Downton Abbey series three, episode seven review: Edith is hired, Thomas is humiliated

Yet more downstairs shenanigans, plus plenty of scheming among the aristocrats. Catch up with our comprehensive recap!

This week we yet again spent most of our time concerned with matters below stairs, snagged on the complex, many-pronged love pentagon of Alfred, Jimmy, Thomas, Daisy and Ivy. At the end of play, their emotions ranged from eye-rolling, spoon-gripping irritation to career-threatening humiliation.


Pallid gonk-up-a-lamppost Alfred simply cannot be put off from propositioning Ivy in front of everyone, despite her evident preference for the smirking Jimmy – although Jimmy is revealing himself, to us if not yet to Ivy, to be a bit of an ankle-biting sneak. His latest effort to undermine Alfred was playing a trick on him involving spoons, causing Alfred to slop langoustines all over the Dowager Countess. Carson saw straight through this.

Alfred’s invitation to tramp the 35 miles down to the village to see the new Lilian Gish movie was reluctantly accepted by Ivy (Daisy was annoyed by this, but she’s being gradually written out so nobody took any notice) and reluctantly approved by Mrs Hughes, on the condition that they be accompanied by two extras dressed as kitchen staff. On the way back, Ivy told Alfred flat out that he was second choice behind Jimmy, and that his only chance of lifting her apron is to prove Jimmy’s not interested.

Rather than tell Ivy where to stuff it, Alfred swallowed this indignity and set about completing the task – but Jimmy’s attention was elsewhere, as another of O’Brien’s astonishingly basic schemes came off.

Despite his former ally having told him quite clearly the other week that she was going to bring him down to Chinatown, Thomas didn’t smell a rat when O’Brien reported that Jimmy cannot get enough of chain-smoking, Brylcreemed sociopaths, romance-wise. So Thomas chatted Jimmy up with a few textbook moves: saying “I love you” semi-jokingly, observing their similarities, tenderly getting Jimmy to reveal that his family are all dead, etc.

Jimmy remained neutral and went to bed, leaving Thomas alone in the kitchen, flicking through a newspaper and imagining Jimmy in his room, hanging a towel up by the fire, topless. We were helpfully shown this.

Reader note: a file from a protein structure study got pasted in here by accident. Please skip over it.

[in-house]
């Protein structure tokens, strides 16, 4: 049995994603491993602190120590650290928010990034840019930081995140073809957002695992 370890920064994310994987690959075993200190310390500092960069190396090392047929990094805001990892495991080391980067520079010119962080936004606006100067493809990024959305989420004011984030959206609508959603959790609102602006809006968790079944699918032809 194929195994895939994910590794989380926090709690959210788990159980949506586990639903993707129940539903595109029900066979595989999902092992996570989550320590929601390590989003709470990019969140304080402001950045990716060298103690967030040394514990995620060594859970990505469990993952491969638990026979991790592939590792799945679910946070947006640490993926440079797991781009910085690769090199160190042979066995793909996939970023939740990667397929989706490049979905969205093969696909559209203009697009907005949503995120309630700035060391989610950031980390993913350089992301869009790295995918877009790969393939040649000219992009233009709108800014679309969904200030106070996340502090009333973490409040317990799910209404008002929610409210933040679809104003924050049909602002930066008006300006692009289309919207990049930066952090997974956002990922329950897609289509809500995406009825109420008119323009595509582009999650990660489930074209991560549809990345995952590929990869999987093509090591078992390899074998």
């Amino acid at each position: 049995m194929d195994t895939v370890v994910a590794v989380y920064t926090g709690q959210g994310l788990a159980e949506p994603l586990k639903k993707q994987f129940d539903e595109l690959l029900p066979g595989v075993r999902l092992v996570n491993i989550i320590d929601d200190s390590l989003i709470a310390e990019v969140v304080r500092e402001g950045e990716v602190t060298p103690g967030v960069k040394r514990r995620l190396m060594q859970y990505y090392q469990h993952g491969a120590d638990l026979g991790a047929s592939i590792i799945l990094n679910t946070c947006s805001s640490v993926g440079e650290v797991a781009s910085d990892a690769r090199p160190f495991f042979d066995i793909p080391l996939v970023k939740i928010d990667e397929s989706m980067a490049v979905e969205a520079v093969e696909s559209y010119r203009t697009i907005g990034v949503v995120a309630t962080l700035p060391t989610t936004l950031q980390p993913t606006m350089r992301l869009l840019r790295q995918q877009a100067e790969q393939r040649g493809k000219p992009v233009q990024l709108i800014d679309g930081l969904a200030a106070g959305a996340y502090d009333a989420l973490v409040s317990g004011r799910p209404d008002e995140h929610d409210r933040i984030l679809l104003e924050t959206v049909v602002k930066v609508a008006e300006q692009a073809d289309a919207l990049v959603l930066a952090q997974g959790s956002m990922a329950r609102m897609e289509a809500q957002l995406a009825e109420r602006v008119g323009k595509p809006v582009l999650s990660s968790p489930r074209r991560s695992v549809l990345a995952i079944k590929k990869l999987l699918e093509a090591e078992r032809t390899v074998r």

Finally Thomas caved and began congress with Jimmy in the normal, accepted manner: sneaking into his room, climbing on top of him and kissing him in his sleep. Just then, Alfred entered, presumably to ask Jimmy to sign an Ivy-shunning affidavit. Jimmy reacted violently – to Thomas, not Alfred, threatening to clock his admirer and chucking everyone out.

Once O’Brien had pressured Alfred into squealing about this to Carson, Thomas’s position in the house was hanging by a thread, and not just because Bates has returned and will probably steal back his old job of removing lint and dandruff from Lord G’s upper back. Thomas looked suicidal. Or maybe murderous.

Upstairs, Lady Edith received a second invitation to become a newspaper columnist, causing further friction between Matthew and Lord G when Matthew told her to go for it. Go for it Edith did, bombing down to London on the ten o’clock train and hitting it off immediately with the twinkly editor. It’s little remarked upon, but Edith basically has a 100% hit rate with blokes: everyone she meets is hot for her within seconds. It’s just that she’s only ever met about five men. Unleashing her on the capital permanently could plunge London into erotic anarchy.

Matthew and Lord G finally faced off over the future of Downton. Matthew thought they should get organised, and got rather aerated about it in a way that briefly threatened to disturb his hair; Lord G and his faithful retainer, Jarvis, thought they should bumble on as usual until Murray, the other faithful retainer, bravely pointed out that Lord G was the latest in a long line of colossal boobies who had gradually run Downton into ruin. Amazingly it wasn’t Murray but Jarvis who left his Lordship’s employ, flouncing out when he didn’t get his way.

Meanwhile, Tom’s cheeky, alcoholic and distressingly Irish brother Kieran arrived to cause moderate havoc, such as ordering beer in the drawing room after dinner. Carson obliged with what looked to be a solid silver tankard filled to the brim with crushed ice, but Kieran’s major influence was to underline the horror awaiting Baby Sybil in Liverpool: living in rooms above a garage. In Liverpool. Surrounded by people from Liverpool.

The Dowager Countess had failed earlier, at least temporarily, with her scheme to help find Ethel employment elsewhere, thus lifting the fug of shame from Crawley House and nearby villagers; Isobel had nixed that, but now Violet roared back into form by suggesting that Tom stay to manage the estate, thus avoiding both derelict outbuildings and a greasy heiress. A happy-ish Catholic christening ensued.

>> Series three, episode six: Ethel causes a stir, Cora bears a grudge